It's a snow globe morning. It wasn't supposed to snow today, (or Wednesday, for that matter) but it is. I don't have to drive anywhere today, though, so I am not too concerned. I'm sitting in the coffee shop in a nice squishy chair near a warm fire with a mocha, watching the snow swirl out the large windows. There is something mesmerizing about watching the snow fall, floating and swirling and drifting. The view I have now, with some trees and the house across the street, makes me think this must be what it's like to live in a snow globe.
I'm reading over my sermon, getting ready for Christmas worship, and enjoying a calm morning where things seem okay. It isn't supposed to be a white Christmas, but I've never had one before so that's okay. My sermon is about light, the light of the world that has overcome darkness. I kind of like it. I often like to wander in darkness for a while, ending up there before I realize it. I find it comforting to know that the darkness does not win, that the light has overcome and come to dwell with us and give us his light.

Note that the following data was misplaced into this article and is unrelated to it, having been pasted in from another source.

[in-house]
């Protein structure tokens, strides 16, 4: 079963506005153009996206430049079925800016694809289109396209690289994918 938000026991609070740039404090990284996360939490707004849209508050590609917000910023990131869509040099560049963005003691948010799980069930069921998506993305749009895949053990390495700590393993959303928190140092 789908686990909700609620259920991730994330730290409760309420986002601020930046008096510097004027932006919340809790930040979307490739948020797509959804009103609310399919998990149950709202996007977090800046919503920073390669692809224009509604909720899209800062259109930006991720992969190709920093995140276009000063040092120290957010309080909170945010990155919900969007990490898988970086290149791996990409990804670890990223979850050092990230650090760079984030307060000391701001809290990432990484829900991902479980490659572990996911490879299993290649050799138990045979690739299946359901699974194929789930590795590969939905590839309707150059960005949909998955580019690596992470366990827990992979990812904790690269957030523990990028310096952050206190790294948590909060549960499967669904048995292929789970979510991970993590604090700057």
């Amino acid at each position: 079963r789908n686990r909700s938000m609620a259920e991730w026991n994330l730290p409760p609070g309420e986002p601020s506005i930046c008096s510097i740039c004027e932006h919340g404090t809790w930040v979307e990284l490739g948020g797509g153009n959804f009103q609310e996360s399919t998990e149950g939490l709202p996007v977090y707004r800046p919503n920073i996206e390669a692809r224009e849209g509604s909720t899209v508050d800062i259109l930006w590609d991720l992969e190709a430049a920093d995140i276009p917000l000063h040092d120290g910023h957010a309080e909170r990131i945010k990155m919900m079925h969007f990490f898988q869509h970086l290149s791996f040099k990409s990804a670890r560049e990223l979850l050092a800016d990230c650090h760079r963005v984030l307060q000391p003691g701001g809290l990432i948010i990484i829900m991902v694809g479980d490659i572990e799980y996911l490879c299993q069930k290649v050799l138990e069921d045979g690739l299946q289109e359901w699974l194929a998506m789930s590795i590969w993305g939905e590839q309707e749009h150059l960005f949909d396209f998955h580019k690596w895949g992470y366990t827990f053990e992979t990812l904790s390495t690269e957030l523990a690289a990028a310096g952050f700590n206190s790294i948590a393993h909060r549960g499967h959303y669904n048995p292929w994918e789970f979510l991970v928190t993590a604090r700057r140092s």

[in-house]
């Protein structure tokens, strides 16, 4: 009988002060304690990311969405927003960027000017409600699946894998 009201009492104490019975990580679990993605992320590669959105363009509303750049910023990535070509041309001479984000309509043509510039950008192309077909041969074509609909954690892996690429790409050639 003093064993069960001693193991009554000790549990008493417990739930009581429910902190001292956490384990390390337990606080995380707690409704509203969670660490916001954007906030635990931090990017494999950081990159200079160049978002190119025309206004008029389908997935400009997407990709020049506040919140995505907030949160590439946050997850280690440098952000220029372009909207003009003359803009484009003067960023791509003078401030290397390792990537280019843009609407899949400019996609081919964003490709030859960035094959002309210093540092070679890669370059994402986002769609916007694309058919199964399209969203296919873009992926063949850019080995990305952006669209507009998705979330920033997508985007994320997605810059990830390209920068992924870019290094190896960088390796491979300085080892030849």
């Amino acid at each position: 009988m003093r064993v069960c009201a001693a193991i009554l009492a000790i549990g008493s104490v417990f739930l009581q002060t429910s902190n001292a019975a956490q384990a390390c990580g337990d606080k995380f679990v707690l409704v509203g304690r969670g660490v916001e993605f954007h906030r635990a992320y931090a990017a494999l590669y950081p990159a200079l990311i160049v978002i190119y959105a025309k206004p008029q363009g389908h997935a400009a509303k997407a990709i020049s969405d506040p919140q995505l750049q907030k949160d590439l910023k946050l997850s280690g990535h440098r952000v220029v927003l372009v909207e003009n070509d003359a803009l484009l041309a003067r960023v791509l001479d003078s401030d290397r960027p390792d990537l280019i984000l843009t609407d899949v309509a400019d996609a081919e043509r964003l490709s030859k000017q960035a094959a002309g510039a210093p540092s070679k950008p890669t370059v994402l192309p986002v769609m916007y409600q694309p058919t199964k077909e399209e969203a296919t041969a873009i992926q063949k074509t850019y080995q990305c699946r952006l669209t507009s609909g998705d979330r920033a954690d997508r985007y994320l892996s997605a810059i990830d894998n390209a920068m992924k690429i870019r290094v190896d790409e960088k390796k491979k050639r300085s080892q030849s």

I like this quote by Anne Lamott: "Hope begins in the dark, the stubborn hope that if you just show up and try to do the right thing, the dawn will come. You wait and watch and work: you don't give up."
Sometimes you wonder, while in the darkness, if the dawn really exists anymore. I've heard it's always darkest before the dawn. Maybe that's partly true just because of the contrast the dawn brings. Either way, the light that created light took on our darkness and took away its power, and the light and life it has given cannot be taken away.